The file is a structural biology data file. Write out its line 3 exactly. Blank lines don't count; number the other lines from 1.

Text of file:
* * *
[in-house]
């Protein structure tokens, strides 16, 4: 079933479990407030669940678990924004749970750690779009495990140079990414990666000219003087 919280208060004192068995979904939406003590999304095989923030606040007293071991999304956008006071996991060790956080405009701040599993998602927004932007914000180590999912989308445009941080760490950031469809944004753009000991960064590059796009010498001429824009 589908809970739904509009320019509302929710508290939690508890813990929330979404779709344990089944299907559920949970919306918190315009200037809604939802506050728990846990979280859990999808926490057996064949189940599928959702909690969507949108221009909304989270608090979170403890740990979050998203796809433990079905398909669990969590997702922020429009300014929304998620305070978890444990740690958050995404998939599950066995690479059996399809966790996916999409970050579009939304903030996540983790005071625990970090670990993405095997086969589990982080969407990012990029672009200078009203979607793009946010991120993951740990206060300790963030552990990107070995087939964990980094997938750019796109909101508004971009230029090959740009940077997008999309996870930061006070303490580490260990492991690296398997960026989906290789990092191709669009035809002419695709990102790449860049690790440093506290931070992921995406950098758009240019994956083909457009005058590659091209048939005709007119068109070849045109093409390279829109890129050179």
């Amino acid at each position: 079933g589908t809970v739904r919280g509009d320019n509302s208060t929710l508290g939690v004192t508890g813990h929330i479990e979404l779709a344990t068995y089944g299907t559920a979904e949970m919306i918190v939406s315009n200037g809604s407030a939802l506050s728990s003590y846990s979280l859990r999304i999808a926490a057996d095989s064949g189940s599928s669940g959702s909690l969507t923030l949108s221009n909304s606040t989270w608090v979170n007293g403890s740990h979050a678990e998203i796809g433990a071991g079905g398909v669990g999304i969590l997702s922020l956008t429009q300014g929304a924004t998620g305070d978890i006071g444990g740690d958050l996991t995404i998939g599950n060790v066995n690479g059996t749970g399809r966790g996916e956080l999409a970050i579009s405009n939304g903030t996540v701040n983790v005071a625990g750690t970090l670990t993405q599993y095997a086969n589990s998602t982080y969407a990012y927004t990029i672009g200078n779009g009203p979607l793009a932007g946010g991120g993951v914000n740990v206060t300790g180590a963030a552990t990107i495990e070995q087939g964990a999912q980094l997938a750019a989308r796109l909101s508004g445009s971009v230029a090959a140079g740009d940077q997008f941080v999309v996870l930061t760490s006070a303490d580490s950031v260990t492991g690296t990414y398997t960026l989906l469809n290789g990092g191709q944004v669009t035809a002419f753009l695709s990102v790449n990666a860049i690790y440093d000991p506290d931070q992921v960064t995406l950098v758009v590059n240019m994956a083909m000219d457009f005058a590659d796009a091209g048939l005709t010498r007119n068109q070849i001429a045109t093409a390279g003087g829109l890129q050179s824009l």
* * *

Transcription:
């Amino acid at each position: 079933g589908t809970v739904r919280g509009d320019n509302s208060t929710l508290g939690v004192t508890g813990h929330i479990e979404l779709a344990t068995y089944g299907t559920a979904e949970m919306i918190v939406s315009n200037g809604s407030a939802l506050s728990s003590y846990s979280l859990r999304i999808a926490a057996d095989s064949g189940s599928s669940g959702s909690l969507t923030l949108s221009n909304s606040t989270w608090v979170n007293g403890s740990h979050a678990e998203i796809g433990a071991g079905g398909v669990g999304i969590l997702s922020l956008t429009q300014g929304a924004t998620g305070d978890i006071g444990g740690d958050l996991t995404i998939g599950n060790v066995n690479g059996t749970g399809r966790g996916e956080l999409a970050i579009s405009n939304g903030t996540v701040n983790v005071a625990g750690t970090l670990t993405q599993y095997a086969n589990s998602t982080y969407a990012y927004t990029i672009g200078n779009g009203p979607l793009a932007g946010g991120g993951v914000n740990v206060t300790g180590a963030a552990t990107i495990e070995q087939g964990a999912q980094l997938a750019a989308r796109l909101s508004g445009s971009v230029a090959a140079g740009d940077q997008f941080v999309v996870l930061t760490s006070a303490d580490s950031v260990t492991g690296t990414y398997t960026l989906l469809n290789g990092g191709q944004v669009t035809a002419f753009l695709s990102v790449n990666a860049i690790y440093d000991p506290d931070q992921v960064t995406l950098v758009v590059n240019m994956a083909m000219d457009f005058a590659d796009a091209g048939l005709t010498r007119n068109q070849i001429a045109t093409a390279g003087g829109l890129q050179s824009l």